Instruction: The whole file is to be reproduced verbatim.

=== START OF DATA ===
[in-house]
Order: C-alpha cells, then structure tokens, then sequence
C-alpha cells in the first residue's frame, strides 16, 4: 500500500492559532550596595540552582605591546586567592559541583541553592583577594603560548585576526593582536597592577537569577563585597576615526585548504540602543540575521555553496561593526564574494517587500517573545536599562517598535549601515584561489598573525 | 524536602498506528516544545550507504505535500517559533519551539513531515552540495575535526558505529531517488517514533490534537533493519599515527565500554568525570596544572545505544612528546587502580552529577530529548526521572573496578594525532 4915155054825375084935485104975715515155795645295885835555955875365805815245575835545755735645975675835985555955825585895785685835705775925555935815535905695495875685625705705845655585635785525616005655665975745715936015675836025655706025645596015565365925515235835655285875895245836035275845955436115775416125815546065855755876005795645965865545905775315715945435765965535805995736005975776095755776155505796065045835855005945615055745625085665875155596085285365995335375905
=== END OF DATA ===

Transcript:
[in-house]
Order: C-alpha cells, then structure tokens, then sequence
C-alpha cells in the first residue's frame, strides 16, 4: 500500500492559532550596595540552582605591546586567592559541583541553592583577594603560548585576526593582536597592577537569577563585597576615526585548504540602543540575521555553496561593526564574494517587500517573545536599562517598535549601515584561489598573525 | 524536602498506528516544545550507504505535500517559533519551539513531515552540495575535526558505529531517488517514533490534537533493519599515527565500554568525570596544572545505544612528546587502580552529577530529548526521572573496578594525532 4915155054825375084935485104975715515155795645295885835555955875365805815245575835545755735645975675835985555955825585895785685835705775925555935815535905695495875685625705705845655585635785525616005655665975745715936015675836025655706025645596015565365925515235835655285875895245836035275845955436115775416125815546065855755876005795645965865545905775315715945435765965535805995736005975776095755776155505796065045835855005945615055745625085665875155596085285365995335375905